Mixed-Criticality Architectures

Provided by: Roman Obermaisser and Donatus Weber (USIEGEN)

Introduction

Mixed-criticality architectures with support for modular certification make the integration of application subsystems with different safety assurance levels both technically and economically feasible. Strict segregation of these subsystems is a key requirement to avoid fault propagation and unintended side-effects due to integration. Also, mixed-criticality architectures must deal with the heterogeneity of subsystems that differ not only in their criticality, but also in the underlying computational models and the timing requirements. Non safety-critical subsystems often demand adaptability and support for dynamic system structures, while certification standards impose static configurations for safety-critical subsystems. Several aspects such as time and space partitioning, heterogeneous computational models and adaptability were individually addressed at different integration levels including distributed systems, the chip-level and software execution environments.

A holistic architecture for the seamless mixed-criticality integration encompassing distributed systems, multi-core chips, operating systems and hypervisors is a research problem that is addressed within the European project DREAMS. DREAMS provides a hierarchical mixed-criticality platform with support for strict segregation of subsystems, heterogeneity and adaptability [1].

1. Requirements of an Architecture for Mixed-Criticality Systems

Logically, a mixed-criticality systems consists of application subsystems with corresponding criticality levels (e.g., steer-by-wire, powertrain, comfort in a car), which can be further decomposed into components (e.g., engine control and transmission control in case of the powertrain subsystem).

A platform for mixed-criticality systems provides resources for the execution of multiple application subsystems and their components. For each component, the platform must provide an execution environment with corresponding resources (e.g., processing, memory, input/output) as depicted in Figure 1.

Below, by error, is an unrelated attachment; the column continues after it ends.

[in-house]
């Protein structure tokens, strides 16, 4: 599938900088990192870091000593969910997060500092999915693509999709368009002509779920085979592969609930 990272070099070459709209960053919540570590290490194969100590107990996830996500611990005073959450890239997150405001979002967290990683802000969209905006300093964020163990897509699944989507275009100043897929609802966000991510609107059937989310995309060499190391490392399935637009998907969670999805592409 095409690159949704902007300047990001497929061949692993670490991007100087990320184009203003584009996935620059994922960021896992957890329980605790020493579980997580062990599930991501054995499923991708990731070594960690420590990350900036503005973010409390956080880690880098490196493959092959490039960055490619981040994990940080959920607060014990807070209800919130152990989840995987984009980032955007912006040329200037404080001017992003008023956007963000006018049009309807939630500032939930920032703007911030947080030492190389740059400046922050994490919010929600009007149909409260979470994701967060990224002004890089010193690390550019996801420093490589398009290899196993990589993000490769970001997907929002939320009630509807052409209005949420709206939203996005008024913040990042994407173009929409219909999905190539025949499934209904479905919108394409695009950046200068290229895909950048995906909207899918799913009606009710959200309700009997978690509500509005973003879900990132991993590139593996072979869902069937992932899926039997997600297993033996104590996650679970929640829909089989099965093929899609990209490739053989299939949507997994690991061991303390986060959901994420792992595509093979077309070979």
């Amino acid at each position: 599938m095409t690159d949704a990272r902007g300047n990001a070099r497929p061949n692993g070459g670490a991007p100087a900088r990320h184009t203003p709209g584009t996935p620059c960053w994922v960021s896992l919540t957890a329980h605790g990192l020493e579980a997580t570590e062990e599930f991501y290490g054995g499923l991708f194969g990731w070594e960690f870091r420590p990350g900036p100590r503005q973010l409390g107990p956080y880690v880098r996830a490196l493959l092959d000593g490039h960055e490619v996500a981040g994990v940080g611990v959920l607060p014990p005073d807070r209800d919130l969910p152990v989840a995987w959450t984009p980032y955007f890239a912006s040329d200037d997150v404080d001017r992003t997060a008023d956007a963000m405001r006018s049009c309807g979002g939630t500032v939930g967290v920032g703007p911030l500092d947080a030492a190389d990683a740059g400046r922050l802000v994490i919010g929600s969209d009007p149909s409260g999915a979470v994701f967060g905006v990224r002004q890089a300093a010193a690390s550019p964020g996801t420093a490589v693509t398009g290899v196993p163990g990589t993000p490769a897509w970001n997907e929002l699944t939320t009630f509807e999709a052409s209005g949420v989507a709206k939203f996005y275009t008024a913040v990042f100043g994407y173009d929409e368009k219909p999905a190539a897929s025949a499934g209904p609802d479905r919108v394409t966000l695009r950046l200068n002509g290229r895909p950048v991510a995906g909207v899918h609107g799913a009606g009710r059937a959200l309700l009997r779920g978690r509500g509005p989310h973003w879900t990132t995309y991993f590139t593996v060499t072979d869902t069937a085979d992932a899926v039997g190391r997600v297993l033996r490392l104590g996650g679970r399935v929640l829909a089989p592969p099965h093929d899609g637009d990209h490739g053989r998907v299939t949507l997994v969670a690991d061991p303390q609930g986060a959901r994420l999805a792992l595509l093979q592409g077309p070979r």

Partitioning is a prerequisite for modular certification, where each application subsystem is certified to the respective level of criticality.  Partitioning ensures the independence of execution environments regardless of design faults affecting the components. Hence, a component within a partition is a Fault Containment Region (FCR) [2] that delimits the immediate impact of a fault. Other components can only be affected by faulty inputs and not via shared resources such as the same underlying processor core.

In order to simplify this timing and resource analysis, mixed-criticality platforms should ensure determinism and temporal independence of safety-critical subsystems from non safety-critical ones. Temporal predictability and low jitter (i.e., difference between maximum and minimum computational and communication delays) also improves the quality of control in mixed-criticality systems. Many safety-critical application subsystems are hard real-time control applications, where the achievement of control stability and safety depends on the completion of activities (like reading of sensor values, performing computations, communication activities, actuator control) in bounded time.

Mixed-criticality systems consist of heterogeneous application subsystems that differ not only in their criticality, but also exhibit dissimilar requirements in terms of timing (e.g., firm, soft, hard, non real-time) and different models of computation (e.g., dataflow, time-triggered messaging, distributed shared memory). Also, subsystems can have contradicting requirements for the underlying platform such as different tradeoffs between predictability, certifiability and performance in processors cores, hypervisors, operating systems and networks.